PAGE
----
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Scientists sequencing DNA of endangered tuatara – Dominion Post

Laura Goodall posted in on April 22nd, 2015.

The Dominion Post‘s Olivia Wannan looks at how sequencing DNA from the tuatara could help conservationists develop a better way to bring it back from the brink of extinction. Olivia is a finalist in the Reporter Science and Technology category for this year’s Canon Media Awards. An excerpt (read the story in full here): Forget animal attraction – the perfect mate for […]

Tuatara’s distant relative also survived asteroid

John Kerr posted in on August 21st, 2014.

New fossils from South America overturn the current thinking that the tuatara was the only species of its kind to survive a catastrophic asteroid impact millions of years ago. Often referred to as a ‘living fossil’, New Zealand’s tuatara was believed to be the only species of its kind – called rhynchocephalians – to survive […]

Should we move species threatened by climate change?

John Kerr posted in on October 18th, 2013.

From the Conversation. Republished here under creative commons licence. By Tracy Rout, University of Melbourne; Doug Armstrong, Massey University; Eve McDonald-Madden, CSIRO; Hugh Possingham; Nicola Mitchell, University of Western Australia, and Tara Martin, CSIRO Climate change is one of the greatest threats the world’s animals and plants are facing. In fact the world is facing […]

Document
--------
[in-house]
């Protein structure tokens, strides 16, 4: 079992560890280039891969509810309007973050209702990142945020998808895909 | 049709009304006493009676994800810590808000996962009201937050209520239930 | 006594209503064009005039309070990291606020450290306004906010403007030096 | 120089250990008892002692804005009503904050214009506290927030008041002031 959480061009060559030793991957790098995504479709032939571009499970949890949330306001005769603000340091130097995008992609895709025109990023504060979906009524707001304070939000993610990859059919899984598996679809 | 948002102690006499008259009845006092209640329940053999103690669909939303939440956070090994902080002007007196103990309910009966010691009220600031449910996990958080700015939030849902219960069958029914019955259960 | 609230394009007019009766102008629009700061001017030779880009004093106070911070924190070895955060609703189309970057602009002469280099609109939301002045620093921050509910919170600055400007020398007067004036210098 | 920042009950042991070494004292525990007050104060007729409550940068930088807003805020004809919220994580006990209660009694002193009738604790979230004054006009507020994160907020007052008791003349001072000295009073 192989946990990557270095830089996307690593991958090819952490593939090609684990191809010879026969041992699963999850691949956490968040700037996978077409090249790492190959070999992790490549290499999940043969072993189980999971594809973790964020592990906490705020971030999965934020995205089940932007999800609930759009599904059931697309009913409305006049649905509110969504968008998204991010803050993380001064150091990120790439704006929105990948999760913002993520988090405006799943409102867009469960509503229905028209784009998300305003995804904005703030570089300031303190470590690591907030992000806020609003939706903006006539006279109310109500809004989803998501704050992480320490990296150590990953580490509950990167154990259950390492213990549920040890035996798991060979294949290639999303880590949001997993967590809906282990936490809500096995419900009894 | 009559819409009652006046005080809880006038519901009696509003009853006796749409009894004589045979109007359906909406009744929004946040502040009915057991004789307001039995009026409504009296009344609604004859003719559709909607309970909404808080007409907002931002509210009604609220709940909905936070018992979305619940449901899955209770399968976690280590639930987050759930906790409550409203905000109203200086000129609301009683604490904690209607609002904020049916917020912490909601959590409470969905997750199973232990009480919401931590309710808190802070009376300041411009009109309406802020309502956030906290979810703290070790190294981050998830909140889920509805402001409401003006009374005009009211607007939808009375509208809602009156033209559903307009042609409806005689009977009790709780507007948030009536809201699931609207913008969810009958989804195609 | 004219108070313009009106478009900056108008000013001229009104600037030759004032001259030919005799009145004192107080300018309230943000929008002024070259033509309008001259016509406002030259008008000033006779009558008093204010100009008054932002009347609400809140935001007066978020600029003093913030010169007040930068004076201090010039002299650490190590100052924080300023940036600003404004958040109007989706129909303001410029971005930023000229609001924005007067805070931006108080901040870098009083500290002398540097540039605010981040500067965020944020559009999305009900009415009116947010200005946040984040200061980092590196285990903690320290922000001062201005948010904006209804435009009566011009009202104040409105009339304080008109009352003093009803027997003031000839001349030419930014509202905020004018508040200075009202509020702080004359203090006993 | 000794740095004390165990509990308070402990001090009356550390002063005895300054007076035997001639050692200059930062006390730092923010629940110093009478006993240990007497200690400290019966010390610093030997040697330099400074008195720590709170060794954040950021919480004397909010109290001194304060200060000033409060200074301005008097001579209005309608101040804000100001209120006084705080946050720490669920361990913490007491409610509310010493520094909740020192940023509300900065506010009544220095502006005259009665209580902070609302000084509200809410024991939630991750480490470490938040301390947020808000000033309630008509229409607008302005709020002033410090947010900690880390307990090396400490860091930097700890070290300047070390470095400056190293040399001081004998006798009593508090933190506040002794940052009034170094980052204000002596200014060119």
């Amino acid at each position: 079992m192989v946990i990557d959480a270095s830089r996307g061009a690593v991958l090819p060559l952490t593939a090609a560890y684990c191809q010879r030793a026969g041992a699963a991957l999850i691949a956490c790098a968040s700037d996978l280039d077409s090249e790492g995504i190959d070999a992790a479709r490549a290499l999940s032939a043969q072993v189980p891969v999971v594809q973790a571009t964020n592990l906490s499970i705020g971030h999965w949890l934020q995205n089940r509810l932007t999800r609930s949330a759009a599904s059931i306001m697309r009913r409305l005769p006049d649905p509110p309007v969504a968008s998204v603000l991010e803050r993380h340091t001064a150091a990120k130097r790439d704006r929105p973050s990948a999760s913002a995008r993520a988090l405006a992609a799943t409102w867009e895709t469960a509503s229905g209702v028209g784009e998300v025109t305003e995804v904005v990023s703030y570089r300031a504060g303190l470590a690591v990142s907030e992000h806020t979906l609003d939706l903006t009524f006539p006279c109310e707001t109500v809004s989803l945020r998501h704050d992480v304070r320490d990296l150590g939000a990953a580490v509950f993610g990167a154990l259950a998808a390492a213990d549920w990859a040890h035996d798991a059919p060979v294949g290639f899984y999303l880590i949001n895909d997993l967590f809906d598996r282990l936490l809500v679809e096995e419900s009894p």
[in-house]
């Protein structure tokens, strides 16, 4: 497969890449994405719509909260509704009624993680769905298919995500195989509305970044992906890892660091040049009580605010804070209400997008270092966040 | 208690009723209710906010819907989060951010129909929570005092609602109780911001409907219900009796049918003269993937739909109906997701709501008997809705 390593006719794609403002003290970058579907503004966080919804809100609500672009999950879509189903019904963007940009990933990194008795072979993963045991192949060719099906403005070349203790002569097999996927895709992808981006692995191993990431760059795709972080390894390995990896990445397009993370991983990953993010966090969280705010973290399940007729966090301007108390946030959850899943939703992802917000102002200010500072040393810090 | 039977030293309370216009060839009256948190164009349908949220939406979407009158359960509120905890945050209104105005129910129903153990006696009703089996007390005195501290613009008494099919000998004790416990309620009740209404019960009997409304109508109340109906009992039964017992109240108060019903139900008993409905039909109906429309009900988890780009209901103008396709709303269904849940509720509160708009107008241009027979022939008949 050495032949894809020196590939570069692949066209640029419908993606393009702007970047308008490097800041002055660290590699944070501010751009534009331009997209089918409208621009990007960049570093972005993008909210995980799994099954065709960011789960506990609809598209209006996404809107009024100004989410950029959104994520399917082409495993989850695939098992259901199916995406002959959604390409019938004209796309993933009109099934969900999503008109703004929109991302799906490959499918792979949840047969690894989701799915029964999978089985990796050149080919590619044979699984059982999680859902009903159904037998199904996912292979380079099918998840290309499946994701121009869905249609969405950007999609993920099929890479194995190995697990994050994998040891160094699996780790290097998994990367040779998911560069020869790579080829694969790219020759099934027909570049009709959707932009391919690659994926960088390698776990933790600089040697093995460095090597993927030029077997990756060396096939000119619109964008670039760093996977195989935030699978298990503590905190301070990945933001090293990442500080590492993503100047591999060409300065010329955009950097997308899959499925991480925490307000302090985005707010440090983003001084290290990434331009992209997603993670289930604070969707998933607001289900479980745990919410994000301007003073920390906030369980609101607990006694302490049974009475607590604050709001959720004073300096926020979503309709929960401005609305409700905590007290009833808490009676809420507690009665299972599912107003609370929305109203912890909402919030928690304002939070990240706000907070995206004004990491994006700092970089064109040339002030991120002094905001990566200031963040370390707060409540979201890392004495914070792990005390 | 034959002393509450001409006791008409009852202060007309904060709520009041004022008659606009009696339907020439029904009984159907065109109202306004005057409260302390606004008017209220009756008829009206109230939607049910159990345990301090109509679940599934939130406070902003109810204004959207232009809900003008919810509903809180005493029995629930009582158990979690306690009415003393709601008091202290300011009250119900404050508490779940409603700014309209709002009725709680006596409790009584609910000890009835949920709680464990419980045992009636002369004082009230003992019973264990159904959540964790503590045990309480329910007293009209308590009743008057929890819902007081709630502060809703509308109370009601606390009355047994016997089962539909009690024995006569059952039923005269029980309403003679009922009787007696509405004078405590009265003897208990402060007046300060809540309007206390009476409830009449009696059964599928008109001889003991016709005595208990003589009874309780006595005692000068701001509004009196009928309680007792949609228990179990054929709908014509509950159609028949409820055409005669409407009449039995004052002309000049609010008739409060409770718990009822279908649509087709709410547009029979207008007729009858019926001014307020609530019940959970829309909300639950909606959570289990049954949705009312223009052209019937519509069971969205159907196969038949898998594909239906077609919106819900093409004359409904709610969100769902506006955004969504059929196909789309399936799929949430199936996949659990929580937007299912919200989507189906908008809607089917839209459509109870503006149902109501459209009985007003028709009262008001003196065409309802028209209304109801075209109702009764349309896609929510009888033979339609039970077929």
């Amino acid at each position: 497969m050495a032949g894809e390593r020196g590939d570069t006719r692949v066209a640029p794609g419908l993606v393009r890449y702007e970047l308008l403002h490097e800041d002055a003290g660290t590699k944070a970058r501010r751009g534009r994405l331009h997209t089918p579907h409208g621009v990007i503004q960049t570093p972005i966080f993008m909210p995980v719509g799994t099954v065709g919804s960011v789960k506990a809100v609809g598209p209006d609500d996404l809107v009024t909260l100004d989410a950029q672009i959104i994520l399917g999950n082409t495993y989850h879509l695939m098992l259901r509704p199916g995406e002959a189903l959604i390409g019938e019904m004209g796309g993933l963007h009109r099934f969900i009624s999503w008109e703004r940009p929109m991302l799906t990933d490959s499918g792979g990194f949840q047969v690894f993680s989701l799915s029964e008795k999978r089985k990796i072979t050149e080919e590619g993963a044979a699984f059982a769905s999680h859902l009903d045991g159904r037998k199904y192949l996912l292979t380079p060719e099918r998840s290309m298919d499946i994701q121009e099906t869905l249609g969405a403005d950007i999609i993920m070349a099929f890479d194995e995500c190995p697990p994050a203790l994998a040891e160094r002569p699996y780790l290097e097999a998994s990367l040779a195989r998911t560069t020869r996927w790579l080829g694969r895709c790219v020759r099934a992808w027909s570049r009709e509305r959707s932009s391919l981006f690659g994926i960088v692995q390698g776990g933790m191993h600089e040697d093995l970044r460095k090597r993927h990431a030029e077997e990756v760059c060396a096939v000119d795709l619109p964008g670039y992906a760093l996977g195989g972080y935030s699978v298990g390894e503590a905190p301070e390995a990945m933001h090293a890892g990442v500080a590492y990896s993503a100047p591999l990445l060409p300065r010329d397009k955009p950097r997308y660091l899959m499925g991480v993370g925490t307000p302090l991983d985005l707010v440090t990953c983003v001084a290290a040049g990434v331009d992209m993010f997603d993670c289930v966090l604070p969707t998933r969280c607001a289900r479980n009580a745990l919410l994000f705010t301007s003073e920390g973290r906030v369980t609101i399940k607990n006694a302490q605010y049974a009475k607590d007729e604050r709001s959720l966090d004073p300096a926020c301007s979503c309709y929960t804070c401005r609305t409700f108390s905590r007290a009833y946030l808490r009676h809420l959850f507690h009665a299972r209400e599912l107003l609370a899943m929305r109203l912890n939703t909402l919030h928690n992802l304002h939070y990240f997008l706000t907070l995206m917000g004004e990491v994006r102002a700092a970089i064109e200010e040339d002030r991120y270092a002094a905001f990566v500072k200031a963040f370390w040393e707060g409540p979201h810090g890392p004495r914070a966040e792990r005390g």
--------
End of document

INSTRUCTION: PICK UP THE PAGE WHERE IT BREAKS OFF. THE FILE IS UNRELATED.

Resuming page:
Tuatara teeth ‘saw’ food apart

John Kerr posted in on May 31st, 2012.

The tuatara, an iconic New Zealand reptile, chews its food in a way unlike any other animal on the planet – challenging the widespread perception that complex chewing ability is closely linked to high metabolism. Using a sophisticated computer model, scientists from UCL and the University of Hull demonstrate how the tuatara is able to […]

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Dom Post: Tuatara babies keep hatchers guessing

Peter Griffin posted in on May 13th, 2010.

Kiran Chug writes in the Dominion Post about 8 tuatara eggs, the first found at Wellington Zoo in over 20 years, which are on the verge of hatching. Tuatara are extremely difficult to breed, and the eggs are currently being kept in an incubator to give them the best chance of hatching safely. An excerpt: […]

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